Western blot analysis of extracts from Src-3T3 cells, untreated or treated with lambda phosphatase, using Phospho-c-Jun (Thr93) Antibody (upper) or c-Jun (60A8) Rabbit mAb #9165 (lower).
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Supplied in 10 mM sodium HEPES (pH 7.5), 150 mM NaCl, 100 µg/ml BSA and 50% glycerol. Store at –20°C. Do not aliquot the antibody.
For western blots, incubate membrane with diluted primary antibody in 5% w/v BSA, 1X TBS, 0.1% Tween® 20 at 4°C with gentle shaking, overnight.
NOTE: Please refer to primary antibody product webpage for recommended antibody dilution.
From sample preparation to detection, the reagents you need for your Western Blot are now in one convenient kit: #12957 Western Blotting Application Solutions Kit
NOTE: Prepare solutions with reverse osmosis deionized (RODI) or equivalent grade water.
Load 20 µl onto SDS-PAGE gel (10 cm x 10 cm).
NOTE: Volumes are for 10 cm x 10 cm (100 cm2) of membrane; for different sized membranes, adjust volumes accordingly.
* Avoid repeated exposure to skin.
posted June 2005
revised June 2020
Protocol Id: 10
Phospho-c-Jun (Thr93) Antibody detects endogenous levels of c-Jun only when phosphorylated at threonine 93.
Human, Mouse, Rat
Polyclonal antibodies are produced by immunizing animals with a synthetic phosphopeptide corresponding to residues around Thr93 of human c-Jun. Antibodies are purified by protein A and peptide affinity chromatography.
c-Jun is a member of the Jun family containing c-Jun, JunB, and JunD, and is a component of the transcription factor activator protein-1 (AP-1). AP-1 is composed of dimers of Fos, Jun, and ATF family members and binds to and activates transcription at TRE/AP-1 elements (reviewed in 1). Extracellular signals including growth factors, chemokines, and stress activate AP-1-dependent transcription. The transcriptional activity of c-Jun is regulated by phosphorylation at Ser63 and Ser73 through SAPK/JNK (reviewed in 2). Knock-out studies in mice have shown that c-Jun is essential for embryogenesis (3), and subsequent studies have demonstrated roles for c-Jun in various tissues and developmental processes including axon regeneration (4), liver regeneration (5), and T cell development (6). AP-1 regulated genes exert diverse biological functions including cell proliferation, differentiation, and apoptosis, as well as transformation, invasion and metastasis, depending on cell type and context (7-9). Other target genes regulate survival, as well as hypoxia and angiogenesis (8,10). Research studies have implicated c-Jun as a promising therapeutic target for cancer, vascular remodeling, acute inflammation, and rheumatoid arthritis (11,12).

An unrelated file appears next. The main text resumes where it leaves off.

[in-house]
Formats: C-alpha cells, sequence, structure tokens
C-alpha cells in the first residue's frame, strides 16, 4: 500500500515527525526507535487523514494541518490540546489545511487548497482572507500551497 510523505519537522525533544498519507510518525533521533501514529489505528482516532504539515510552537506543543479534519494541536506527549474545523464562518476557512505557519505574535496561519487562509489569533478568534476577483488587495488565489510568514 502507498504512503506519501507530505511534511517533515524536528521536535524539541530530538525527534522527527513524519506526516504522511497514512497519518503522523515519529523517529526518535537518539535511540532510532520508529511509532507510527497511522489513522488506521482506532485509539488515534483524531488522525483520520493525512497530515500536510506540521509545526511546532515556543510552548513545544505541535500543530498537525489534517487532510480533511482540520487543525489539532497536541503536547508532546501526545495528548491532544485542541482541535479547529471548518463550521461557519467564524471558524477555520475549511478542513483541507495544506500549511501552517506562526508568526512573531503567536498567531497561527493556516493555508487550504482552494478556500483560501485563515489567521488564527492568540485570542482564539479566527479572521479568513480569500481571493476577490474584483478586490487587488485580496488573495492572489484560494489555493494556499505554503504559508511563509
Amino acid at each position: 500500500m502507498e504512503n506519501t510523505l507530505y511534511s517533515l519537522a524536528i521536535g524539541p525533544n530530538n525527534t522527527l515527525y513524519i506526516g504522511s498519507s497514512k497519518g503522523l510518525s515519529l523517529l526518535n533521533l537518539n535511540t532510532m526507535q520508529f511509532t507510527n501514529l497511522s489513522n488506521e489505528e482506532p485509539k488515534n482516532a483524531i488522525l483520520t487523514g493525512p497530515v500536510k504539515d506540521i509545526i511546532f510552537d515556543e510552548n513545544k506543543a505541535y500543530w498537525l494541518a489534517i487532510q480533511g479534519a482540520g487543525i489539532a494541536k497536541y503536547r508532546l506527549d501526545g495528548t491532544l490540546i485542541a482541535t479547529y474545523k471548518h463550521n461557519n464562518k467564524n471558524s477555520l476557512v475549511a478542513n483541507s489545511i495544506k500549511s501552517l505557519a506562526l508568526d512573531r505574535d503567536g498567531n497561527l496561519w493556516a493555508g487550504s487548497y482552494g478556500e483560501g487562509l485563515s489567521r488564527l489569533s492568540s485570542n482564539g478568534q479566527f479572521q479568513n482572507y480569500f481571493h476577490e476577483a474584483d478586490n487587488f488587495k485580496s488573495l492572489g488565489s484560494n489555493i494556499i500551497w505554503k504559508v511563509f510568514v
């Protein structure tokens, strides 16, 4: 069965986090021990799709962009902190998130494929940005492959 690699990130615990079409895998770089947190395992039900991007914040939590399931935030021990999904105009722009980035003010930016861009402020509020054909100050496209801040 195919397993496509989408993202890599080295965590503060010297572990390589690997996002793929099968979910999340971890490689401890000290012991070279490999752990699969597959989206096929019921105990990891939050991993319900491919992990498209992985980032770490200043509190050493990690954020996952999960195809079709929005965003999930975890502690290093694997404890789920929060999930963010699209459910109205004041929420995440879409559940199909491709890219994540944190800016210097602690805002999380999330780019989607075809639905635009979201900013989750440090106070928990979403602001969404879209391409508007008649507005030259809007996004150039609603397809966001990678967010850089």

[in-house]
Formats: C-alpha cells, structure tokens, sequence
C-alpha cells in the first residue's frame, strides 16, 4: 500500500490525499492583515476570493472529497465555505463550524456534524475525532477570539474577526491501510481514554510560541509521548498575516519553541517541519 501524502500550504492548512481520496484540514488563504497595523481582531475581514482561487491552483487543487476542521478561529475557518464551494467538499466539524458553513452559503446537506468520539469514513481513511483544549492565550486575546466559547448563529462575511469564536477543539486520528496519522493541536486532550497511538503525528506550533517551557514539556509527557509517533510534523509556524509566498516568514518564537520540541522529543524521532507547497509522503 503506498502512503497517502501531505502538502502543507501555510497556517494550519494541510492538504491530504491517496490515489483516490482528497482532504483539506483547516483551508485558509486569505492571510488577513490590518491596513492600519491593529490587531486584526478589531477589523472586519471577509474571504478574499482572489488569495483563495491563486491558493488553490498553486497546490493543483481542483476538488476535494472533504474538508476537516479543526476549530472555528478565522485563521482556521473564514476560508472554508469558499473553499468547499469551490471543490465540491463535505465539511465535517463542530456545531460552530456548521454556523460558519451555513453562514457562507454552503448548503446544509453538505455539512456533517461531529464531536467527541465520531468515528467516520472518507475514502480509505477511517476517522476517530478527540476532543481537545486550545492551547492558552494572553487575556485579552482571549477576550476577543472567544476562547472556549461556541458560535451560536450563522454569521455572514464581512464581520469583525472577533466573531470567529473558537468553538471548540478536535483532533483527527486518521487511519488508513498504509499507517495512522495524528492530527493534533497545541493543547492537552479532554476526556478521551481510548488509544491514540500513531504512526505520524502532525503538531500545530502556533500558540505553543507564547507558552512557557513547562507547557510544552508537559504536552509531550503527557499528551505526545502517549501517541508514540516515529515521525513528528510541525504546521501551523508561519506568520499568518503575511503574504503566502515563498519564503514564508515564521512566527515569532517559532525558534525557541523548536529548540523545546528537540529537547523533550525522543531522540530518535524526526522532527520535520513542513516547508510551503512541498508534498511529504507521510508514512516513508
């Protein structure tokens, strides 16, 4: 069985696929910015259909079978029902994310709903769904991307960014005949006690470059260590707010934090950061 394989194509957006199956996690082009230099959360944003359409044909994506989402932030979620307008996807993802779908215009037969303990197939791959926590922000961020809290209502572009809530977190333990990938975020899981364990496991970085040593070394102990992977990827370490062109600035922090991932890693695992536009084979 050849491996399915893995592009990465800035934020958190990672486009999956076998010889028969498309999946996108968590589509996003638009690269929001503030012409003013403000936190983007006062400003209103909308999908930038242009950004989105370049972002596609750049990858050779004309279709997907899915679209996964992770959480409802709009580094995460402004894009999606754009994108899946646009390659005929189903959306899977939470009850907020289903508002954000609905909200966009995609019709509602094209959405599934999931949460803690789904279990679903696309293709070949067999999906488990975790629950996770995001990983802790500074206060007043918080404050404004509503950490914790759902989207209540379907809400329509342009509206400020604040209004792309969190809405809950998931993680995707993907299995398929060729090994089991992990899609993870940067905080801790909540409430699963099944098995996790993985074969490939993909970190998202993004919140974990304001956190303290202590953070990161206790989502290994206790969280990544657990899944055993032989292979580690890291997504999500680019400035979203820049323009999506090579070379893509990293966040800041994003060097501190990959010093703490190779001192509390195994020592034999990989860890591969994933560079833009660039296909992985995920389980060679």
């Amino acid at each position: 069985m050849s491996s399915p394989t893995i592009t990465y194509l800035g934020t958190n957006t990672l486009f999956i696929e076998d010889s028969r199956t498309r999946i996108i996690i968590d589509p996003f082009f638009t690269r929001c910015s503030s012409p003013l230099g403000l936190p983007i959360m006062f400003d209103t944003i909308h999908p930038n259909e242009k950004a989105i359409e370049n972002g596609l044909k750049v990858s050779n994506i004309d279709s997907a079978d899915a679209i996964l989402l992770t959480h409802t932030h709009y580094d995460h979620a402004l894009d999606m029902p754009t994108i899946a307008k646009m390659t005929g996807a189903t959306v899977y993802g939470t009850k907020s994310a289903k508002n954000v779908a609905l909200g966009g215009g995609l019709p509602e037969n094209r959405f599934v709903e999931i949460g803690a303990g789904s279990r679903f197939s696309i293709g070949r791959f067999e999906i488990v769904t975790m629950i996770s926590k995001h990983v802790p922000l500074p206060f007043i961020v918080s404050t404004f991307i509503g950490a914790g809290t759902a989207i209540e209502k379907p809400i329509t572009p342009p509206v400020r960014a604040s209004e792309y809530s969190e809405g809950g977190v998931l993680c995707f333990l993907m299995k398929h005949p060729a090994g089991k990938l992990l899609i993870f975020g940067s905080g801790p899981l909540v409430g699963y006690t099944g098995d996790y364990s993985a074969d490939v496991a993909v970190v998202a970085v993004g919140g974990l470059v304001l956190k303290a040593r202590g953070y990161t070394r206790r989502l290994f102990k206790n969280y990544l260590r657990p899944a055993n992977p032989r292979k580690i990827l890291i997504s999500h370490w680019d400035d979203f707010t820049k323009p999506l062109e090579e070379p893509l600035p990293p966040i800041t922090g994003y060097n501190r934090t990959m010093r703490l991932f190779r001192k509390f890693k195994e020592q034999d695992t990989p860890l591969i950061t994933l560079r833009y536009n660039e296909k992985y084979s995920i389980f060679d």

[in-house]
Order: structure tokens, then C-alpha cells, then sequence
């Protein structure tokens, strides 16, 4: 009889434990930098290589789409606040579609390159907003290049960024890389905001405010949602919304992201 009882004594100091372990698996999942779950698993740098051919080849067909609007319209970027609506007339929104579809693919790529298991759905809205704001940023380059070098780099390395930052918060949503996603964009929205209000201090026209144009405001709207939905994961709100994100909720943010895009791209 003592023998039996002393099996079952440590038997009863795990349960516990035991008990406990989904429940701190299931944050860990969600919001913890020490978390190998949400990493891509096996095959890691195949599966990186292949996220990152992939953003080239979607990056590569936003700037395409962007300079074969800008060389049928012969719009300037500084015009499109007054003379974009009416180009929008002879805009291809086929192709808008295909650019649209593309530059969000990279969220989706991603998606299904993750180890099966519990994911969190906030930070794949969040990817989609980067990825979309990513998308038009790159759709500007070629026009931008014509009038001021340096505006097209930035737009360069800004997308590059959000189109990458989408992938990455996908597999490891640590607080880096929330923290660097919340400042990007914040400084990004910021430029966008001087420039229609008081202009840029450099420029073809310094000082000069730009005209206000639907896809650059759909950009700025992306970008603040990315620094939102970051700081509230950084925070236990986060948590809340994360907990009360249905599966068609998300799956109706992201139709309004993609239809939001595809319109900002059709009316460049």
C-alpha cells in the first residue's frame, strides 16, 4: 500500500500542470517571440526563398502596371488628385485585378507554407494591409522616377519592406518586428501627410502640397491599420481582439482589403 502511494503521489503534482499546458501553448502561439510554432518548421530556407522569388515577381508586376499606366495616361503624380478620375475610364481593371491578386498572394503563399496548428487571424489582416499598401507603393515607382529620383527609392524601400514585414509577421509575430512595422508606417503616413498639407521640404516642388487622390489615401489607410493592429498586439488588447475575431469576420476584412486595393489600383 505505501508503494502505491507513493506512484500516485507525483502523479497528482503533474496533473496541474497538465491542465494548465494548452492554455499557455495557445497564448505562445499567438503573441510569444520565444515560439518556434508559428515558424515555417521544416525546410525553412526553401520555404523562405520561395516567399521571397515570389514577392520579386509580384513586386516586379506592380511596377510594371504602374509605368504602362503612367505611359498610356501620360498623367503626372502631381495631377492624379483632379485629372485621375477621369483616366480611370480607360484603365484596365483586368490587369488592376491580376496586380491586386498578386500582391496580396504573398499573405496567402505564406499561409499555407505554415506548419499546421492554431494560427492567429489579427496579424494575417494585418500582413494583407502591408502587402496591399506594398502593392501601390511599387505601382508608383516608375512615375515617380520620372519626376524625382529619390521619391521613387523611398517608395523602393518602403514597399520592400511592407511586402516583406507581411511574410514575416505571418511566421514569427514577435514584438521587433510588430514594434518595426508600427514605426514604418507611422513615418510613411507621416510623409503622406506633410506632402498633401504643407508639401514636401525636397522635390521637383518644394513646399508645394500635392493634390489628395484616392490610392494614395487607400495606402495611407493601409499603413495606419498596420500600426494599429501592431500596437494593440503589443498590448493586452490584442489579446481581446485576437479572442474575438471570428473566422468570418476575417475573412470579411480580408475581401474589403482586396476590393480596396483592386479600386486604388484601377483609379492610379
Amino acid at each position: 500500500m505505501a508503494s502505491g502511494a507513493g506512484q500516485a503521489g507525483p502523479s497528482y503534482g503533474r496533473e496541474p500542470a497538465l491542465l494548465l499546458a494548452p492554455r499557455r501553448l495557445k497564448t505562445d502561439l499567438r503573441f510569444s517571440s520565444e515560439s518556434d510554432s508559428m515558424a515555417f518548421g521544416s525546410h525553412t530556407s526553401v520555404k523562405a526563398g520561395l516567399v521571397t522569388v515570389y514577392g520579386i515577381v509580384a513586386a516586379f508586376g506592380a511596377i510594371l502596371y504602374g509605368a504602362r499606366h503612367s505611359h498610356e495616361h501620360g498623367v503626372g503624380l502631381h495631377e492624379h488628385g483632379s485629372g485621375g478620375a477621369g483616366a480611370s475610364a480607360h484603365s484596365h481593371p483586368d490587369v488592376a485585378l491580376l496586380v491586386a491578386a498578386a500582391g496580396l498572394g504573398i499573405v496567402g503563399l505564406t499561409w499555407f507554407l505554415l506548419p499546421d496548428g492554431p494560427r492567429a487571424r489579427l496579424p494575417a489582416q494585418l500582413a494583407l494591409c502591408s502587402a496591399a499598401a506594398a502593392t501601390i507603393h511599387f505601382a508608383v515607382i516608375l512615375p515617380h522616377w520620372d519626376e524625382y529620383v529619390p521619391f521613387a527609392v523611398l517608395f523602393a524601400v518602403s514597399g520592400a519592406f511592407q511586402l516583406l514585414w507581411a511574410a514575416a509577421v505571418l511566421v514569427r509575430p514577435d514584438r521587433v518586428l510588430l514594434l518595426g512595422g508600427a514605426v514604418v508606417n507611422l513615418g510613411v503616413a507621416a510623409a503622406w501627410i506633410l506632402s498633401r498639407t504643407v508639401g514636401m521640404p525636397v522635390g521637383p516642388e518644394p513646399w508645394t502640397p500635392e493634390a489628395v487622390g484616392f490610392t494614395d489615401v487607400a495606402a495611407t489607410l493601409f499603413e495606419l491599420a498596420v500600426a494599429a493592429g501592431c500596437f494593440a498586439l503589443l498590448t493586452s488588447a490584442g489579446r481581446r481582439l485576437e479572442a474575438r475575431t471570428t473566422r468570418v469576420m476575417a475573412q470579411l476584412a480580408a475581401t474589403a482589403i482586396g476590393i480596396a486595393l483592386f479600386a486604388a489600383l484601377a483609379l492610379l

The multisite phosphorylation of the transcription factor c-Jun has been reinvestigated recently (14). The phosphorylation of Thr91 and Thr93 induces a change in the conformation of c-Jun that enhances accessibility of the carboxy-terminal sites to a protein phosphatase(s) (15). The identity of the protein kinase that phosphorylates Thr91 and Thr93 in vivo is unknown.
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